Sunday, 3 June 2007

The Love Eterne (1963)

 Chinese title: Liang Shanbo & Zhu Yingtai or Liang Shan Bo and Zhu Ying Tai.

The Love Eterne (1963)
This is another Huangmexi directed by Li Han Hsiang. When people heard this name, they may say, "Isn't he the director who made a few erotica in his day?" Not really. He directed A LOT of erotica or Fengyue  genre films for SB in the mid 1960s thru to 1980s, and some were quite classy. He's thus the innovator of  2 unique Chinese cultural art forms in SB. Not to mentioned that through his many films, he had created more legends and award winning stars of its days than any directors in SB. These include Asian Movie Queen Linda Lin Dai, to the multi-awarded Ivy Ling Po, and last but not least, the screen legend Li Li-Hua.

This association is unfortunate because he directed many fine Huangmeixi in the 1950s thru to mid 1960s. Some of the best Huangmeixi were his handy works. In fact, he pioneered putting Huangmei opera in SB (or indeed in cinema). He also made quite a number of memorable period costume dramas as well. This movie is in fact considered by many the best Huangmeixi ever produced by SB. Huangmeixi declined from here in term of number made. By late 1960s, it was all over as the popularity of wuxia had superseded it.

Well, when Huangmeixi was fell out of favours, and its number dropped significantly, I guess SB studio handed him productions of skin flick to keep his talents occupied.

The Love Eterne (1963)
Betty Loh Ti and Ivy Ling Po
Most people called this story the Chinese Romeo and Juliet because of it's a tragedy about the star-crossed lovers. I think it's 2 stories rolled into 1. The 1st is Yentl (1983) and the 2nd is Romeo and Juliet.

Yentl is a Jewish girl who disguises herself as a boy to enter religious training. And Zhu Yingtai is a Chinese girl disguises herself as a boy to enter school.

Plots in Huangmeixi tends to be simpler so to have our focus on the singing rather than on the story. The singing are done by the actors as well as by background chorus to provide background info. The English subs I got is quite good. Most SB's English subs are quite good in general.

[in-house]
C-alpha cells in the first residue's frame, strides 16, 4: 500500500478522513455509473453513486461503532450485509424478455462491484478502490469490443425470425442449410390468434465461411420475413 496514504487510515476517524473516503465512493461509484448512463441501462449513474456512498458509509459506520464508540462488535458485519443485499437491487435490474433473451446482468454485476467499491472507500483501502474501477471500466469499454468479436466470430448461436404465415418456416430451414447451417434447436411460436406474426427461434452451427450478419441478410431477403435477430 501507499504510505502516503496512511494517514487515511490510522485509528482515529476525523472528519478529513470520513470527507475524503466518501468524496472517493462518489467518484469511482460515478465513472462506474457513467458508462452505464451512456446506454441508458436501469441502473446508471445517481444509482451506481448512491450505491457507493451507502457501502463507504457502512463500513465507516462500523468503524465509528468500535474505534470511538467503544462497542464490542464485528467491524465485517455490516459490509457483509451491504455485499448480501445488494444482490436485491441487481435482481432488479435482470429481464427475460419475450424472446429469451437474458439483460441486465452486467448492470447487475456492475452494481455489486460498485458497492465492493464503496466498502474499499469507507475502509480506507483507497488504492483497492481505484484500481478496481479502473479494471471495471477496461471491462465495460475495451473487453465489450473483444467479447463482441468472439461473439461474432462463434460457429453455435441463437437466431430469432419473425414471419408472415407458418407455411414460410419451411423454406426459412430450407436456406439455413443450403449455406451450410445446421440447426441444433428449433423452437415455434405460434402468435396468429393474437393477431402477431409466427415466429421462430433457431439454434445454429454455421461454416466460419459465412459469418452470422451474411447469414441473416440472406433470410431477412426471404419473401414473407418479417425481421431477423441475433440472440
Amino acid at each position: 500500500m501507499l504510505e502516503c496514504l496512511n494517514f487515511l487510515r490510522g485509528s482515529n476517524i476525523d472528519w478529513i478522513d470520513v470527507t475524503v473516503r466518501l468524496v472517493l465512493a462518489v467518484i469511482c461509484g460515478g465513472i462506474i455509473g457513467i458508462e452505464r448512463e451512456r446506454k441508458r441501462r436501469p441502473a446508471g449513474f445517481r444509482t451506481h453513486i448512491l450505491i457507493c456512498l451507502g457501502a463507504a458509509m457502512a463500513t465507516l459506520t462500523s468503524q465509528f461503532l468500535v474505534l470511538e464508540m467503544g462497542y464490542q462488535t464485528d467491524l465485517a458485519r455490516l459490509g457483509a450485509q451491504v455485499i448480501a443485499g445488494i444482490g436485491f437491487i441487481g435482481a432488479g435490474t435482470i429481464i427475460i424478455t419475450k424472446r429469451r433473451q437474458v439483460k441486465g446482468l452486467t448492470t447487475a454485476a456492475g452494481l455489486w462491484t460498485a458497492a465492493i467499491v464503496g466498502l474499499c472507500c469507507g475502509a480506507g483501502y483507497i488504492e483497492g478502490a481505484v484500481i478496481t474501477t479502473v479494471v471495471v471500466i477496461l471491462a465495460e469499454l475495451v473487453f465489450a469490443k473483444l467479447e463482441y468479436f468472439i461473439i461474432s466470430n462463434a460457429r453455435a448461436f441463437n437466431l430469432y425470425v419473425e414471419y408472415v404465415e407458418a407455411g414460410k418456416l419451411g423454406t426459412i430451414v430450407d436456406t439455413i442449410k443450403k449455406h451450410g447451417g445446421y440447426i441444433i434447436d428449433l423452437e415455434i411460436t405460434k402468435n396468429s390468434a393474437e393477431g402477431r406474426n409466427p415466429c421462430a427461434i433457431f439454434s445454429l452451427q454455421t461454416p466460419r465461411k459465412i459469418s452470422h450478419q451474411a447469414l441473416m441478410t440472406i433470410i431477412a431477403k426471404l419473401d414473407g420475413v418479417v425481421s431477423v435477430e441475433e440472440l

There's very light make-up as well, unlike the painted masks as seen on Beijing Opera. Everything is light-weight from costume, singing and make-up, which makes it easy to access. This is the idea as Huangmei was evolved for the poor rural folks in mind.

There's some interesting notes about gender bending. We have an actress who played a female (Zhu Yingtai) who disguises as a male. And then we also have another actress who played a male (Liang Shanbo) in this Huangmei Opera. While in Beijing Opera, both female and male roles were played by males (at least in the olden days).

I don't know if this tradition of actress playing a (male) scholar starting from this movie. But it's often a tradition of same sex performers playing dual sex in various forms of Chinese operas. This movie propelled Ivy Ling into stardom of cross gender artist. She had since played quite a number of male (scholar or not) parts since. The most notable ones are Lady General Hua Mulan (1964), Grand Constitution (1965) and Three Smiles (1969). Regardless, she was the most celebrated cross-sex performer in SB. No, in HK. No, in the world (at least in terms of number of movies she played in).

Lang Shanbo and Zhu Zingtai

In The Enchanting Ghost (1970), a fantasy flick produced by SB, the (male) scholar was also played by an actress other than Ivy Ling. I kept expecting that they would suddenly burst into Huangmei song, but they never did as SB had stopped making Huangmeixi by then.

Ivy Ling won an award for her acting in this movie. The only problem was - should she receive a Best Actor or Best Actress Award? They had to invent a “Best Acting Award in a Special Category” awards at the 2nd Golden Horse Film Festival in Taiwan, 1963 to get them out of that jam. She also walked away with the Best Actress award as well.

This tragedy play has a strong feminist stance. As strong as Crouching Tiger Hidden Dragon that was made some nearly 38 years later. And using actresses only to play roles of both genders reinforces that message. Because of this, it came as no surprise that this is the movie Ang Lee chose to watch for the preparation for the making of Crouching Tiger.

The image of students swirling their heads while studying the Confucian classics stayed with me for life since I watched it some 30 odds years ago. The debate between Liang and Zhu about female roles throughout history reinforces the feminist slant in this movie.

I also discovered that Ivy Ling could really know how to twirl her fan around her nimble fingers, keep your eyes peel for the evidence at 1:04:55 into the movie. The 1st 1.5 hours is delightful. The last 0.5 hour delivers the tragic end.

This is a milestone picture in gender bending, and feminist stance.

This film is included in my IMDB movie list.

Fun Facts:
Jackie Chan played an (uncredited) extra in this film. See if you can spot him.


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